A rich brand environment, but concentrated in a very few hands
By Fernando Alvarez Kuri
Director, Millward Brown Optimor Mexico
With the country’s openness to international markets, its geographical location, and the plethora of local options available, Mexican consumers have historically been in touch with a wide array of brands. Furthermore, this pool keeps growing as big international players realize consumers in the country are brand oriented, savvy and willing to spend if the right buttons are pushed.
From beer to bakery, passing through financial institutions and cement, Mexico's BrandZTM Top 15 ranking illustrates the brand richness in the country, showing also another crucial characteristic of the Mexican market, which is that power is concentrated in a very few hands. Tycoon Carlos Slim's empire owns at least four brands on the ranking (Telcel, Telmex, Inbursa and Sanborns); Walmart's Mexican branch, the largest Walmart operation of the world after that of the US, owns two brands, including the most valuable retailer in the country (Bodega Aurrerá and Superama); and Grupo Modelo, the largest brewer in Mexico, appears in the ranking with two, including the one occupying the spot as the most valuable brand (Corona).
Of all the categories included, one of the most dynamic has been retailing. Historically, Mexico has developed a strong retail culture yet it has been dominated by just a handful of local powerhouses such as Bodega Aurrerá, Liverpool and Sanborns, and complemented by international retailers (namely Inditex and its whole brand portfolio). But things have changed lately. China's entry into the World Trade Organization in 2001 has forced Mexico to lower its tariffs for imports of said country, meaning that international players whose production depends heavily on China and Southeast Asia are now considering Mexico as an attractive market to enter. Some of these players include heavyweights such as Gap, H&M and Forever 21 and their entry is forecasted to have an important impact on the country's retailing outlook, since local brands have grown isolated, protected by the government's past international trade policies.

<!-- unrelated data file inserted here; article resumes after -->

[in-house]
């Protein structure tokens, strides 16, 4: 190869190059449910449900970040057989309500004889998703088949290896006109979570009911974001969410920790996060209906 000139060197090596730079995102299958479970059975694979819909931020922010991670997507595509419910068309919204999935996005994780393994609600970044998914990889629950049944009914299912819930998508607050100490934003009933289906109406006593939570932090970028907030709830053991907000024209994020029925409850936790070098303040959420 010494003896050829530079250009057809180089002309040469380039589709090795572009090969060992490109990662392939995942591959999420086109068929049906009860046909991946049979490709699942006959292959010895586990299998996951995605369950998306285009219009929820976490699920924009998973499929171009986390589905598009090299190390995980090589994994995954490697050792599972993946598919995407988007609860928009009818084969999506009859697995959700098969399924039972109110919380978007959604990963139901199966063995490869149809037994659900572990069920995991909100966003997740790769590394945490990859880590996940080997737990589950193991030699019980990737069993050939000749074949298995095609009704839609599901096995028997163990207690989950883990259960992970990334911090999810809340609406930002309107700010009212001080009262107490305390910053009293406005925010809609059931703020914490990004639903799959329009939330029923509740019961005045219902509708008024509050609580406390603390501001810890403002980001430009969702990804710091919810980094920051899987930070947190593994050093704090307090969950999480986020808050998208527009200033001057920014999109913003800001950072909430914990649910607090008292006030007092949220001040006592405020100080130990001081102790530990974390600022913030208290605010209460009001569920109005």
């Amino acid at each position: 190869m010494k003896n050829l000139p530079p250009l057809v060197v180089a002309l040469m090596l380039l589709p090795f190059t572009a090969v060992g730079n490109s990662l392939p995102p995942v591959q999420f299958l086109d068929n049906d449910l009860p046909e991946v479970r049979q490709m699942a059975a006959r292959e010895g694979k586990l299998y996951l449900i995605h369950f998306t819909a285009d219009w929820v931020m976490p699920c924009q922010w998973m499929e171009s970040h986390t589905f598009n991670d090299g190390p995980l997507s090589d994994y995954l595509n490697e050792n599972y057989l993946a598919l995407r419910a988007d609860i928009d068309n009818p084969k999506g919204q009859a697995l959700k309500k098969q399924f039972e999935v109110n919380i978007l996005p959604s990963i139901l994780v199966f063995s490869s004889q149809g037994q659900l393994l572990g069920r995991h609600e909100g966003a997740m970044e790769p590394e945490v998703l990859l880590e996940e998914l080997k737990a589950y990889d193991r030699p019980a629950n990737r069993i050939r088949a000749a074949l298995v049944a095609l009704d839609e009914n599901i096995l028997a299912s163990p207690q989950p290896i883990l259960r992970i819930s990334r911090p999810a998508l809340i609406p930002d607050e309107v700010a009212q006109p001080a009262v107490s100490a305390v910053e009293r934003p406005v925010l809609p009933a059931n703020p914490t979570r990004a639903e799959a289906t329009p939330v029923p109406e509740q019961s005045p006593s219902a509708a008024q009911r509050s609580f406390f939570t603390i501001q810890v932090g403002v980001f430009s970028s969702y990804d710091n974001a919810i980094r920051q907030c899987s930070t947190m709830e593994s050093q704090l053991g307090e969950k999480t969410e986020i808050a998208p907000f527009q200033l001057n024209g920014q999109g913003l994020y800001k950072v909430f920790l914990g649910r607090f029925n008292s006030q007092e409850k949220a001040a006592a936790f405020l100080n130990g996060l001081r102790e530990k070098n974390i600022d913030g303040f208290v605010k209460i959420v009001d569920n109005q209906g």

But apparel is far from being the only category that is suffering the effects of past protectionist practices. Take for instance the Mexican furniture industry which, by the end of the nineties, occupied third place by sales volume in the world after the US and Italy, and which has been facing a hard scenario when confronting imports from Brazil and China. Competitiveness in the country is still an issue but, more and more, Mexican brands have started searching for ways to overcome an increasingly attractive and thus challenging market, taking advantage of their brand heritage as well as their position as locals.
The times they are a-changin'
Mexico may be traditional, but it is also open to the new: the country is one of the region's largest Internet markets and it is set to grow. Mexican consumers spend more time online and doing more activities than they did in the past (internauts in the country spending over four hours a day doing more than three simultaneous activities). Nine out of ten Internet users in the country use social media, thinking of it as the second most relevant media to obtain information from (the first place being search engines); in fact, between internauts, Internet is the most used and trusted media, surpassing public and paid television, radio and print. In this scenario, mobile is key. 70% of the 46,600,000 users in the country navigate through mobile devices. Alongside Mexico's competition laws on telecoms, this has pushed the importance of a few brands in the sector, namely gigantic Telcel, the second most valuable brand in the country.
But telecoms are not the only category in Mexico in which competition is an issue. Media is also an industry concentrated on a very few: only two broadcasters, Televisa (third most valuable brand in Mexico) and TV Azteca, hold most power in the market. Yet, competition laws in the country are set to change. Aiming to increase Mexico's competitiveness, the government is progressively planning to open more and more sectors and industries. In the case of media, the renewal of legislation is set to change the panorama swiftly, opening up possibilities for new competitors — foreign satellite and cable operators and maybe even one new broadcaster led by Carlos Slim — to try and shape Mexican opinion.
With high penetration, TV is still seen as the key media to start marketing activities with, but more and more, brands are changing their approach towards it. The perceived 'safety' offered by this media has led to an important stage of saturation: in 2012, there were 595 ads a month aired in primetime, a huge change compared to 2005's 462. Saturation has impacted ad effectiveness, lowering scores on communication and increasing a sense of glut and passiveness towards the message, according to Millward Brown's DynamicTrackingTM Database.
In this new context, to boost their marketing communication efforts, brands in the country must take into consideration the consumer's new relationship with media, which goes far beyond just saturation. Mixed media consumption, the search for more active participation as well as interesting shifts in preferences will not only be the most basic challenges advertisers will have to face in Mexico; they will have to create new ways of seeing, narrating and generating experiences in an increasingly competitive market.